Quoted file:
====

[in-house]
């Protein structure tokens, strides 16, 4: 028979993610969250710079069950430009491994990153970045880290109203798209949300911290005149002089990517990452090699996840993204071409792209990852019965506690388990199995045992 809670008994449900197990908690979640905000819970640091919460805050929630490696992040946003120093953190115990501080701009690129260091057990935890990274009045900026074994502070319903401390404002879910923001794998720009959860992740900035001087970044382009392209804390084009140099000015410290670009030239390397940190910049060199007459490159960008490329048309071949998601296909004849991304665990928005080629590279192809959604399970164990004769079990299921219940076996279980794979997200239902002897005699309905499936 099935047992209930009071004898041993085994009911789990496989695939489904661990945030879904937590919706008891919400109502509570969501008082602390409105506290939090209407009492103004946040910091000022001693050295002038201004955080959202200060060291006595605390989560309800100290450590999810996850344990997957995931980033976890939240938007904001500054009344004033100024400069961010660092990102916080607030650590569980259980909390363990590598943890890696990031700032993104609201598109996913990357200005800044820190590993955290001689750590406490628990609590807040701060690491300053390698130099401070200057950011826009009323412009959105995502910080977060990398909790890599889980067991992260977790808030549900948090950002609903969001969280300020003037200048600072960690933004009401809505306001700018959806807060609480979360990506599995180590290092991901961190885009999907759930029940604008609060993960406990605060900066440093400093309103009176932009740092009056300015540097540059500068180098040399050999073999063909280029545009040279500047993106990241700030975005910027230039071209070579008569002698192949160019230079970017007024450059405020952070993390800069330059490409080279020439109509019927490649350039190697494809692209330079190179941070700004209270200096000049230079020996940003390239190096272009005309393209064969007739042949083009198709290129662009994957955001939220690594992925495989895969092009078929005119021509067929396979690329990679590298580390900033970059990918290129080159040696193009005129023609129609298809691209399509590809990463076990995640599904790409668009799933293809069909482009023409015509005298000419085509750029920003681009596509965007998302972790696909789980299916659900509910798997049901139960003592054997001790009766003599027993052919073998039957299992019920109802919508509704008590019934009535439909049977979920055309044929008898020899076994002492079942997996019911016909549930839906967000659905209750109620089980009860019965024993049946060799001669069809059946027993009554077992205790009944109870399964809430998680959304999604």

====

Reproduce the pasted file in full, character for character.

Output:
[in-house]
């Protein structure tokens, strides 16, 4: 028979993610969250710079069950430009491994990153970045880290109203798209949300911290005149002089990517990452090699996840993204071409792209990852019965506690388990199995045992 809670008994449900197990908690979640905000819970640091919460805050929630490696992040946003120093953190115990501080701009690129260091057990935890990274009045900026074994502070319903401390404002879910923001794998720009959860992740900035001087970044382009392209804390084009140099000015410290670009030239390397940190910049060199007459490159960008490329048309071949998601296909004849991304665990928005080629590279192809959604399970164990004769079990299921219940076996279980794979997200239902002897005699309905499936 099935047992209930009071004898041993085994009911789990496989695939489904661990945030879904937590919706008891919400109502509570969501008082602390409105506290939090209407009492103004946040910091000022001693050295002038201004955080959202200060060291006595605390989560309800100290450590999810996850344990997957995931980033976890939240938007904001500054009344004033100024400069961010660092990102916080607030650590569980259980909390363990590598943890890696990031700032993104609201598109996913990357200005800044820190590993955290001689750590406490628990609590807040701060690491300053390698130099401070200057950011826009009323412009959105995502910080977060990398909790890599889980067991992260977790808030549900948090950002609903969001969280300020003037200048600072960690933004009401809505306001700018959806807060609480979360990506599995180590290092991901961190885009999907759930029940604008609060993960406990605060900066440093400093309103009176932009740092009056300015540097540059500068180098040399050999073999063909280029545009040279500047993106990241700030975005910027230039071209070579008569002698192949160019230079970017007024450059405020952070993390800069330059490409080279020439109509019927490649350039190697494809692209330079190179941070700004209270200096000049230079020996940003390239190096272009005309393209064969007739042949083009198709290129662009994957955001939220690594992925495989895969092009078929005119021509067929396979690329990679590298580390900033970059990918290129080159040696193009005129023609129609298809691209399509590809990463076990995640599904790409668009799933293809069909482009023409015509005298000419085509750029920003681009596509965007998302972790696909789980299916659900509910798997049901139960003592054997001790009766003599027993052919073998039957299992019920109802919508509704008590019934009535439909049977979920055309044929008898020899076994002492079942997996019911016909549930839906967000659905209750109620089980009860019965024993049946060799001669069809059946027993009554077992205790009944109870399964809430998680959304999604």